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Jan Gustafsson (born 25 June 1979) is a German chess player. He was awarded the title Grandmaster by FIDE in 2003. He is a co-founder of Chess24.com, and regularly analyses and commentates games for the website.

Jan Gustafsson
JanGustafsson1.jpg
Jan Gustafsson, 2007
Full nameJan Gustafsson
CountryGermany
Born (1979-06-25) 25 June 1979 (age 39)
Hamburg, West Germany
TitleGrandmaster (2003)
FIDE rating2645 (June 2019)
Peak rating2652 (November 2010)
RankingNo. 121 (November 2018)

BiographyEdit

Gustafsson was born in Hamburg. His parents took a break from their careers when he was a child to spend a few years sailing in the Mediterranean Sea, and Gustafsson started playing chess in this setting as there were few other sports that were playable on a boat. The family then lived in Spain before returning to Hamburg, where Gustafsson played in the local chess club. He soon became a strong player and was part of the team that won the U13 German Team Championship in 1992. Two years later, he won the U15 German Chess Championship, and in 1996 he won both the U17 Championship and the U20 Team Championship.[1]

Gustafsson was granted the International Master title in 1999 and the Grandmaster title in 2003. He is one of the strongest German players; he finished second in the 2004 and 2005 German championships,[2][3] and won the German championship of blitz chess in 2001.[4] He was nominated to the German national chess team in 2002, represented his nation at the 36th, 37th, 38th and 40th Chess Olympiad, and was part of the German team that won the 2011 European Team Chess Championship.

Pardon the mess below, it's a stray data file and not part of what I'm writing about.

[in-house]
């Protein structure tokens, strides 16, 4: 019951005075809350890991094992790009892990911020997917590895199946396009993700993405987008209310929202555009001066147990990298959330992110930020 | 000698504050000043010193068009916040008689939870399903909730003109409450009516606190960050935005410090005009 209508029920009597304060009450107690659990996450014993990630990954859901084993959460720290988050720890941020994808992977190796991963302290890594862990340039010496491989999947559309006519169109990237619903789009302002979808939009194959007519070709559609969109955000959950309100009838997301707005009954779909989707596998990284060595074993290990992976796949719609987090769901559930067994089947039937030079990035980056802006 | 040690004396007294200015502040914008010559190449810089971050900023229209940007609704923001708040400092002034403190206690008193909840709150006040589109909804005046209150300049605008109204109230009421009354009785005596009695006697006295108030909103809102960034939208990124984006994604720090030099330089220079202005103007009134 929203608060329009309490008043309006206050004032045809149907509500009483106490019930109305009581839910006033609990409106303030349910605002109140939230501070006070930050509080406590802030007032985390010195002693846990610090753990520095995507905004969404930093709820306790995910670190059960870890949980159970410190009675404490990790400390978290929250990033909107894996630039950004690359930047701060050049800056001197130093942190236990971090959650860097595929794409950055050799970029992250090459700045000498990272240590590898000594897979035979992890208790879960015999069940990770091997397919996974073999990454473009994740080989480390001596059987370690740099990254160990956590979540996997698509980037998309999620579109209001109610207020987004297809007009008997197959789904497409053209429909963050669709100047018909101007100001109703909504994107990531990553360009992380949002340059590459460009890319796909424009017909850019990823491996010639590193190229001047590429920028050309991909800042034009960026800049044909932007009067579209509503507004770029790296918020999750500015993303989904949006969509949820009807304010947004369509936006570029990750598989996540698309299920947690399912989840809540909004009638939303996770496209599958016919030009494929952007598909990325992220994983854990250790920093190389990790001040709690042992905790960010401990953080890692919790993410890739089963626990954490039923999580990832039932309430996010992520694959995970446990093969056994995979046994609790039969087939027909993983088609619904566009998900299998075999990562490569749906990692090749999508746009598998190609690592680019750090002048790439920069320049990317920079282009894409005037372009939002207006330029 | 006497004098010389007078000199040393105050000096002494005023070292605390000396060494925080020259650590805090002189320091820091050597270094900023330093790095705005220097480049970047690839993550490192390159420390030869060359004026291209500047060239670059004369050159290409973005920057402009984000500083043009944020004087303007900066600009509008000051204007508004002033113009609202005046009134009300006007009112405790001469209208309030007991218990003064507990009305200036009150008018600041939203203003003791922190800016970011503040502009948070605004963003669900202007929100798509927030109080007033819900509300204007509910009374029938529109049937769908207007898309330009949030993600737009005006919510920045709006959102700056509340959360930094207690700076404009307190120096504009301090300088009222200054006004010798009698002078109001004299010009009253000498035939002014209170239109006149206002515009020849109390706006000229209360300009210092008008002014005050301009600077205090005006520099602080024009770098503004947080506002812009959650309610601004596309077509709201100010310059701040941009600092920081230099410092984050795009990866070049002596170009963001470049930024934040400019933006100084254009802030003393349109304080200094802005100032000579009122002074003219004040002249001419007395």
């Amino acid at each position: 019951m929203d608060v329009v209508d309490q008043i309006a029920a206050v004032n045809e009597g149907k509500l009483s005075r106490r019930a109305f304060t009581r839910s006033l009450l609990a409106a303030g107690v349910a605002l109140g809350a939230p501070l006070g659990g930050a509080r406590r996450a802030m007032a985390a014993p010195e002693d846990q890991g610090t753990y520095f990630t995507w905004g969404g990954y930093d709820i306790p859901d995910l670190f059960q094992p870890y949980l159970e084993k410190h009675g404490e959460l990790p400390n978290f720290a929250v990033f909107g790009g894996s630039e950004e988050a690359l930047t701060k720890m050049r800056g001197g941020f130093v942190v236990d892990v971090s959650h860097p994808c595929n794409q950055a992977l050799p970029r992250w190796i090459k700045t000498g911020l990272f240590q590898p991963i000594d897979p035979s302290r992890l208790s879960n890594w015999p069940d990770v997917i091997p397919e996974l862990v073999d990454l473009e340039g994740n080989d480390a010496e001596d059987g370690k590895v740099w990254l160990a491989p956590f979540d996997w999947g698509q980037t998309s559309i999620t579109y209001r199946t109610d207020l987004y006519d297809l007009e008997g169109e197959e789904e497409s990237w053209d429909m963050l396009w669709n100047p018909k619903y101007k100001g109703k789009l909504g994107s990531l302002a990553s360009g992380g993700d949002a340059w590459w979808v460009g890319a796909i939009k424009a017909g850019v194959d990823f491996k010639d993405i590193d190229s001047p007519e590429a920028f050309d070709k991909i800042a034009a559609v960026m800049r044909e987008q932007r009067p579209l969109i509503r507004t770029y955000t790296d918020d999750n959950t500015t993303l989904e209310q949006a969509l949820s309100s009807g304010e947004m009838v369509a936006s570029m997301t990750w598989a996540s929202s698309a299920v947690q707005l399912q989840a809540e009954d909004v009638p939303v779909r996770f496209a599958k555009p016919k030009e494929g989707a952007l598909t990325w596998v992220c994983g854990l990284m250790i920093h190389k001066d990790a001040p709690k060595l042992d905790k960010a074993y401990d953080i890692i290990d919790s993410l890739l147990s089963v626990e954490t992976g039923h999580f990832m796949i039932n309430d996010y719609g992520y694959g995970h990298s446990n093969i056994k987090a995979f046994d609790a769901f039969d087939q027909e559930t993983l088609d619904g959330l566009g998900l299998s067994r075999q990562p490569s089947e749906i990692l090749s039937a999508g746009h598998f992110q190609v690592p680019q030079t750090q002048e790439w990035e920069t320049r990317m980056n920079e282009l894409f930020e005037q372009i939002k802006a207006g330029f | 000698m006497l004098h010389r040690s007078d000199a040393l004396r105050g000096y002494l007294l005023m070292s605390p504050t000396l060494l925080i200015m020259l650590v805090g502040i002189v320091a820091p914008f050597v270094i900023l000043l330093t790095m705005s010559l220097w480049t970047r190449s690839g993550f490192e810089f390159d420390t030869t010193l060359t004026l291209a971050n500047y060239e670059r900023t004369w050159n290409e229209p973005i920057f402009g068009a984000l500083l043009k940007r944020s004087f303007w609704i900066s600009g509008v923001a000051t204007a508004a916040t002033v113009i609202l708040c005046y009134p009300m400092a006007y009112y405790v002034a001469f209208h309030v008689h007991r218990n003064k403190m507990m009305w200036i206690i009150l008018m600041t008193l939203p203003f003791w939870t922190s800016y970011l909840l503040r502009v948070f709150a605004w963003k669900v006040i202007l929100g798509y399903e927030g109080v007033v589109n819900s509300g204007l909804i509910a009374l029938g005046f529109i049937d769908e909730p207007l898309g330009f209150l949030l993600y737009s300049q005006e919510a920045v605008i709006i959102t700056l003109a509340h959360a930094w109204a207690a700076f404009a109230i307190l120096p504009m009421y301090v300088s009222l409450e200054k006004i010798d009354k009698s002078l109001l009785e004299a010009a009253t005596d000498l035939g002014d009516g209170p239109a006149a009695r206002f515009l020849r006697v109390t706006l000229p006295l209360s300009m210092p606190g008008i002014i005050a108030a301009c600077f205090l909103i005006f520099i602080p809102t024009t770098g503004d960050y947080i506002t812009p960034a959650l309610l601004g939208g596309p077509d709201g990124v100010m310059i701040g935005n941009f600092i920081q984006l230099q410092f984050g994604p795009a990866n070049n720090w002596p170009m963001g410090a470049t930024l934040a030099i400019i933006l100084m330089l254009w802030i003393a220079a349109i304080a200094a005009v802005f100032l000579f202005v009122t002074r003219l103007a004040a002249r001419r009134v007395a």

In April 2011, he tied for 1st–3rd places with Nigel Short and Francisco Vallejo Pons in the Thailand Open in Bangkok and won the event on tiebreak.[5] In April 2019, Gustafsson won this tournament for the second time, on tiebreak over Deep Sengupta, each having scored 7/9 points.[6][7]

Gustafsson is involved in the Chess24.com project, in which he makes video analyses of notable chess games, and has been named by the chess historian Edward Winter as one of the top five Internet chess broadcasters.[8][9] He is also a poker player and in 2007 co-authored a book on poker together with Dutch professional poker player Marcel Lüske.[10]

Gustafsson is an expert in opening theory, and was part of Magnus Carlsen's team for the 2016 World Championship against Sergey Karjakin[11] and for the 2018 World Championship against Fabiano Caruana[12].

ReferencesEdit

  1. ^ 2. Internationale Fränkische Grossmeistertage ‹See Tfd›(in German)
  2. ^ Deutsche Meisterschaft 2004 ‹See Tfd›(in German)
  3. ^ Deutsche Meisterschaft 2005 ‹See Tfd›(in German)
  4. ^ 28. Deutsche Blitz-Einzelmeisterschaft 2001 Archived 2007-09-27 at the Wayback Machine ‹See Tfd›(in German)
  5. ^ "Thai Open: Gustafsson ahead of Vallejo and Short on tiebreak". Chess News. Chessbase GmbH. April 17, 2011. Retrieved 2015-03-05.
  6. ^ "Jan wins his 2nd Bangkok Chess Club Open". Chess24.com. Retrieved 2019-04-18.
  7. ^ "Gustafsson bags Bangkok Open". Chess News. ChessBase. 2019-04-15. Retrieved 2019-04-24.
  8. ^ "Jan Gustafsson player profile". Chess24.com. Retrieved 2015-03-05.
  9. ^ Winter, Edward. "9085. Live chess broadcasts on the Internet". Chess Notes.
  10. ^ Poker für Gewinner der systematische Weg zum Erfolg im Limit Texas Holdem
  11. ^ Schulz, André (2016-12-09). "Inside Team Carlsen: Q&A with Peter Heine Nielsen". Chess News. ChessBase. Retrieved 2019-04-24.
  12. ^ "Hemmeligheten avslørt: TV-kommentator hjalp Magnus Carlsen til VM-seier". Aftenblad. Retrieved 2018-12-27.

External linksEdit